As soon as ECD centres were allowed to reopen under Level 3 lockdown restrictions, many South African parents worried about how their young children could be taught to maintain safety measures like social distancing.
Releasing a 60-page Standard Operating Procedures (SOP) manual, the Department of Social Development's (DSD) asked ECD stakeholders to creatively apply physical distancing measures without disrupting their "natural routine and approach."
After much discussion about how to best help their young pupils adjust to the new normal, the Gauteng-based HeronBridge Pre-Preparatory has come up with a simple and effective solution: Teddy Bear Time.
Shaylin Kelly hugging her comfort companion
Since the preschool would now need to minimise physical touch between children as much as possible, the Teddy Bear Initiative was introduced, and parents were asked to pack their little one's favourite teddy each day.
"Children adjust to change so much faster than us, and their bears are now a part of their day," says Wendy Beyneveldt, the Pre-Preparatory Head at HeronBridge College.
How it works
At set times during the day, the class is asked to take out their teddy bears, hug them tightly, then release. The hugging is then repeated a few times.
According to the school, the act of squeezing and releasing is a form of Cognitive Behavioural Therapy. When repeated throughout the day, this activity relieves stress in both the mind and the body.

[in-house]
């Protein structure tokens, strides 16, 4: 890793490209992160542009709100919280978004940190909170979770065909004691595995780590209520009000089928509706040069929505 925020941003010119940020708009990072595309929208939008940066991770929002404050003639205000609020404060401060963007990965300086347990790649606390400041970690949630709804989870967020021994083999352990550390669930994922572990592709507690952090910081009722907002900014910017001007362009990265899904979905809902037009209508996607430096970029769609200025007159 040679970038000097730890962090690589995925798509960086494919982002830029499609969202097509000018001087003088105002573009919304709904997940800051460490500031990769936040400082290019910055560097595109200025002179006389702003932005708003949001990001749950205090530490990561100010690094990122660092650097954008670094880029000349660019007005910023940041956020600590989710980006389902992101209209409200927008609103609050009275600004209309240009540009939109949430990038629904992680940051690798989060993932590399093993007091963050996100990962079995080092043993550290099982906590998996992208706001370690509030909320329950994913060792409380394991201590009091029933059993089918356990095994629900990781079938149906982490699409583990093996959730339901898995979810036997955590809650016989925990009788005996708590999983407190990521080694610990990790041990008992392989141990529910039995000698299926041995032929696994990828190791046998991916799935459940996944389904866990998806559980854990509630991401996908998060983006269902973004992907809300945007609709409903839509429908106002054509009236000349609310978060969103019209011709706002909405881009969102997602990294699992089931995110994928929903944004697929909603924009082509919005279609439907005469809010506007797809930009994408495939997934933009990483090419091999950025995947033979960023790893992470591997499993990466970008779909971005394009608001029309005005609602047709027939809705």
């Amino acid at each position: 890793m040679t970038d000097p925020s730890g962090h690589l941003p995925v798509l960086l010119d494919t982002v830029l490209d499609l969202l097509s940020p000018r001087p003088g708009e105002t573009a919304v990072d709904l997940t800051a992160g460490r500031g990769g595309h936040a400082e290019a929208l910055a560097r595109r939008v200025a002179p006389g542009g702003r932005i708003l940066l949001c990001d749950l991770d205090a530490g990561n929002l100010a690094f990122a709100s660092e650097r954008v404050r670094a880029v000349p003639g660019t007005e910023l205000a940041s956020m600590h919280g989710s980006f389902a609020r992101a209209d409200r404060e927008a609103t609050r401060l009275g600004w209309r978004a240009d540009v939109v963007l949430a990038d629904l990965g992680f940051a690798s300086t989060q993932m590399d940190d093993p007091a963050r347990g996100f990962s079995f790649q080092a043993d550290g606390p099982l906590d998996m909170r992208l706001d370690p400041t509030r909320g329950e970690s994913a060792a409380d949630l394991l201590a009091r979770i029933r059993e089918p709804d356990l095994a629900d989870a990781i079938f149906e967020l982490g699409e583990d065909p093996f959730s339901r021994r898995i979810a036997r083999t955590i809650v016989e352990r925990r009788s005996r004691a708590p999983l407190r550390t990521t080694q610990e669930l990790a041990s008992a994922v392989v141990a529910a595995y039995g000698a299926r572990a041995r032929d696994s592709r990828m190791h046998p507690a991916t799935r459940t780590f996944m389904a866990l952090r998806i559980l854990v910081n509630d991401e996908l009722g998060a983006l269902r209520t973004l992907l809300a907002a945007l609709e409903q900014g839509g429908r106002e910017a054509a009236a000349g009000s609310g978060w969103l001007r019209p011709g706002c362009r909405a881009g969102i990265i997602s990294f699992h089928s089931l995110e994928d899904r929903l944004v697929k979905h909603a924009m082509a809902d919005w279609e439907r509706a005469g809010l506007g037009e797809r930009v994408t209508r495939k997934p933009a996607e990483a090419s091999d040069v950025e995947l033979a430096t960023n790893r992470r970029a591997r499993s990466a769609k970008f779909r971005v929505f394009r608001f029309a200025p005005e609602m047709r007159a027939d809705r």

It's an easy way for children to activate then relax muscle groups, resulting in relaxed breathing, lowered cortisol levels (the hormone responsible for panic) and reduced anxiety.
"Our children have really enjoyed Teddy Bear Time… It has been so lovely to see the children finding comfort", says Beyneveldt, who hopes to encourage other ECDs to give Teddy Bear Time a try.
"During this Covid-19 pandemic, we need to support our children and our schools more than ever."
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Safety is a priority
To ensure the standard safety measures are maintained, the school has set up a teddy sanitisation station and taking their comfort companions for cleaning and 'temperature checks' has become one of the school's go-to methods for instilling Covid-19 safety standards in an age-appropriate way.
The toys are then returned to the designated areas assigned to each child until Teddy Bear Time comes around again.
"Pre-Prep children learn best through role-play," Beyneveldt tells Parent24, and that cleaning their teddies serves as "a friendly reminder for our learners as well."
The school has also asked parents to wash their little one's bears on the weekends or non-school days.
'It can be difficult'
Despite the restrictions on physical touch, Beyneveldt says that their children are still allowed to socialise under their teachers' watchful eye who remind the little ones to stay within "class squares."
"Playtime is also done in clearly marked shapes," she says. But it hasn't always been easy.
"With children between the ages of two to six, it can be difficult to constantly adhere to the physical distancing rules throughout the school day. Children need nappies changed, toilet time and are used to showing physical affection to their friends and teachers."
Other useful tools the preschool relies on are posters, fun songs and even a mascot which they've named, Covi the Bear. The school is determined to maintain safety standards while upholding, "The heart of our school."
"At a time when things are so chaotic, we want to make sure that we are creating a happy, loving and safe learning environment for all our children, the Teddy Bear initiative helps us to do that."
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